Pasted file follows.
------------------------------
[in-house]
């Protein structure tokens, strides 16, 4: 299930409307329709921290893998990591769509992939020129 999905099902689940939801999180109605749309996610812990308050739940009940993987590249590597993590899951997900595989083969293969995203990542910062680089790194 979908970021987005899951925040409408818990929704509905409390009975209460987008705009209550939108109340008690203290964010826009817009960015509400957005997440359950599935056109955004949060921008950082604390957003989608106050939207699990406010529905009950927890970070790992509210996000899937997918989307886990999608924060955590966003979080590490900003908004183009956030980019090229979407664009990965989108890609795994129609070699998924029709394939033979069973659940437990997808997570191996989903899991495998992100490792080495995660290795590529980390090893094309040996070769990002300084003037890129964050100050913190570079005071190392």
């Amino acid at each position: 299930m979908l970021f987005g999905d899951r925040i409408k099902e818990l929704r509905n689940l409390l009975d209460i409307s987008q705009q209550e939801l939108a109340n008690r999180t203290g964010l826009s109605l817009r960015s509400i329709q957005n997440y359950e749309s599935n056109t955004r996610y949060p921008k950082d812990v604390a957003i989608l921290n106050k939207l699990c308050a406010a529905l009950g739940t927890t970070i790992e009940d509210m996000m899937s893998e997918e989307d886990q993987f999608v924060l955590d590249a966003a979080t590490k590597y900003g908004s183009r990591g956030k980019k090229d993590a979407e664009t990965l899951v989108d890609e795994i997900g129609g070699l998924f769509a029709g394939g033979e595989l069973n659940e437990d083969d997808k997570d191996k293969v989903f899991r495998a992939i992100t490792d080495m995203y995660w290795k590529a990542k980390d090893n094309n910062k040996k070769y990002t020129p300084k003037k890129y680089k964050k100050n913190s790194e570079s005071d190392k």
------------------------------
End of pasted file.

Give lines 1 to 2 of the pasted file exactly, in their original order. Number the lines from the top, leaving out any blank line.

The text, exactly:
[in-house]
């Protein structure tokens, strides 16, 4: 299930409307329709921290893998990591769509992939020129 999905099902689940939801999180109605749309996610812990308050739940009940993987590249590597993590899951997900595989083969293969995203990542910062680089790194 979908970021987005899951925040409408818990929704509905409390009975209460987008705009209550939108109340008690203290964010826009817009960015509400957005997440359950599935056109955004949060921008950082604390957003989608106050939207699990406010529905009950927890970070790992509210996000899937997918989307886990999608924060955590966003979080590490900003908004183009956030980019090229979407664009990965989108890609795994129609070699998924029709394939033979069973659940437990997808997570191996989903899991495998992100490792080495995660290795590529980390090893094309040996070769990002300084003037890129964050100050913190570079005071190392």